The National Health Insurance Authority (NHIA) has announced a 30 per cent upward increase in the amount paid for medicines and services under the scheme.
According to the Authority, the decision which is in line with the National Health Insurance Act 852, (Act 2012) comes after data collected showed that prices for medicines supplied under the scheme have shot up.
The NHIA Corporate Affairs Directorate in a statement approved by the Chief Executive, Dr Bernard Okoe Boye revealed that the reviewed tariffs became effective July 1.
“The NHIA Board commissioned a multi-stakeholder team to conduct a costing exercise of healthcare services that would inform the next service tariff review. The output of the costing exercise was used to determine reviewed tariff rates. In line with standard practice, all key stakeholders were involved in the process of review. The average impact of the service tariffs, across all provider types in the public sector, is about a 35% increment from the previous service tariffs.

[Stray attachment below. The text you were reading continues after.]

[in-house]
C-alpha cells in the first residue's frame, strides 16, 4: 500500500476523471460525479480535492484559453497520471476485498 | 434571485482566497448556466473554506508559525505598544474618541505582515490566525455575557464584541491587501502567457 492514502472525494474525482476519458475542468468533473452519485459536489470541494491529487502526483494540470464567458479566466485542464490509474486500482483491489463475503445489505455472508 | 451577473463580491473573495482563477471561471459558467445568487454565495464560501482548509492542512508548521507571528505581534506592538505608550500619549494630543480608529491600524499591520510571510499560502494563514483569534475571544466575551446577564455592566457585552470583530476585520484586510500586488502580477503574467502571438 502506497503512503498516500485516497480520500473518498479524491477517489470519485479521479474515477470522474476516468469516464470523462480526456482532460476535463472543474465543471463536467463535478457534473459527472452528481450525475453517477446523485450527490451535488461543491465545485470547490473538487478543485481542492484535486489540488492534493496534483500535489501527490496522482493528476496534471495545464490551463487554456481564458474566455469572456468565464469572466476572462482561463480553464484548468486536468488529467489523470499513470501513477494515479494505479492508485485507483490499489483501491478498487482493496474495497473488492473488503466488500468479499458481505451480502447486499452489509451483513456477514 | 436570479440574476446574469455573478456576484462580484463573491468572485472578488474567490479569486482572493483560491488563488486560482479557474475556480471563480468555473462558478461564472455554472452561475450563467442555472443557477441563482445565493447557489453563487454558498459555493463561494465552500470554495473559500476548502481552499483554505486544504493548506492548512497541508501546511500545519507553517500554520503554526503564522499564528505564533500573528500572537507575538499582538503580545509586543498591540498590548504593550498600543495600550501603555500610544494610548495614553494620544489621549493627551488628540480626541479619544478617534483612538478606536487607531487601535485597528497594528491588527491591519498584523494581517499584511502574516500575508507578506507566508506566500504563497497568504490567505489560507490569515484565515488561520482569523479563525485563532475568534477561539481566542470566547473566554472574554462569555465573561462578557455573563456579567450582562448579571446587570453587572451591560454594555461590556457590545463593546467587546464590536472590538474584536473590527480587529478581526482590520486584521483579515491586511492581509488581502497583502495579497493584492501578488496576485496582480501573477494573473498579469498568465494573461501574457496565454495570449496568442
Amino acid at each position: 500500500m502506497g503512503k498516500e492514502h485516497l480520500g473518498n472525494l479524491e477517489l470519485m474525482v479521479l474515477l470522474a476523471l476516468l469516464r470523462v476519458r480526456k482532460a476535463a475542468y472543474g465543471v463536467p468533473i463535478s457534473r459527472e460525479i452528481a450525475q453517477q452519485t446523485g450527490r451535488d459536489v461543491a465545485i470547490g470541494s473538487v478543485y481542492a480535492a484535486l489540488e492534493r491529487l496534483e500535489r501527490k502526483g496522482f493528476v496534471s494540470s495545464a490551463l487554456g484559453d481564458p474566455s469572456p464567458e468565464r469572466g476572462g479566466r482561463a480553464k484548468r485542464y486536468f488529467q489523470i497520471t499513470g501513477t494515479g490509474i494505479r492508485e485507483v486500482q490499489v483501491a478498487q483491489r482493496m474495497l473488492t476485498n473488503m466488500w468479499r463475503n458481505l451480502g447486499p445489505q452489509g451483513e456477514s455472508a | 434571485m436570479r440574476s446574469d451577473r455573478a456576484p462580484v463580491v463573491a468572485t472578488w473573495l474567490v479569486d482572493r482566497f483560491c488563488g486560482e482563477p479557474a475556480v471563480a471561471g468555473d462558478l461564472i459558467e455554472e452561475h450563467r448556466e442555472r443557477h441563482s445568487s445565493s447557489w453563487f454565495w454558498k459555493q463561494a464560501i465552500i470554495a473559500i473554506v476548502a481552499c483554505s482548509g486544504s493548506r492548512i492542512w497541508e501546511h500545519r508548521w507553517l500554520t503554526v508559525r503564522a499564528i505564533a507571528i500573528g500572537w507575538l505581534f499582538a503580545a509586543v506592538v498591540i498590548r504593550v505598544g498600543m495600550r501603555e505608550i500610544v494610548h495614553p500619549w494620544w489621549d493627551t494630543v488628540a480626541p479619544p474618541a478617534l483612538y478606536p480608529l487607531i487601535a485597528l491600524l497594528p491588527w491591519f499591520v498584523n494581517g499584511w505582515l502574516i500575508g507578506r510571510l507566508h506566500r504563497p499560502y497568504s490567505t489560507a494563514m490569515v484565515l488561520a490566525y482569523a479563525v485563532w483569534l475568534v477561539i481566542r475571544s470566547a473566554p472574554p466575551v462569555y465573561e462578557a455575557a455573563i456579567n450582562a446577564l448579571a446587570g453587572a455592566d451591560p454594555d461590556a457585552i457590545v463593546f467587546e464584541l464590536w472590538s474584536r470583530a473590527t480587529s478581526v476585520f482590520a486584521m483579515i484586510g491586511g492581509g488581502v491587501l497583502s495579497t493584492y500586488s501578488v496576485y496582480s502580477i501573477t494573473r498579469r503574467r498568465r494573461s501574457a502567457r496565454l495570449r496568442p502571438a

“These adjustments have been made in consultation with all stakeholders, taking into consideration all economic indices. These considerations will improve the availability of all medicines on the NHIS medicine list nationwide. Furthermore, it is expected to minimize out-of-pocket payments (Unauthorized fees) charged to NHIS members at the point of healthcare delivery and increase the public’s confidence in the Scheme,” parts of the statement read.
It further added that “The reviewed medicines and tariffs include treatment of the newly added four Childhood Cancers, Clinical Family Planning services, Hydroxyurea for Sickle Cell Anaemia, and other new formulations, and take effect from July 1st, 2022.”
NHIA also assured Ghanaians, that the NHIS continues to be the vehicle and the road towards the attainment of Universal Health Coverage (UHC).
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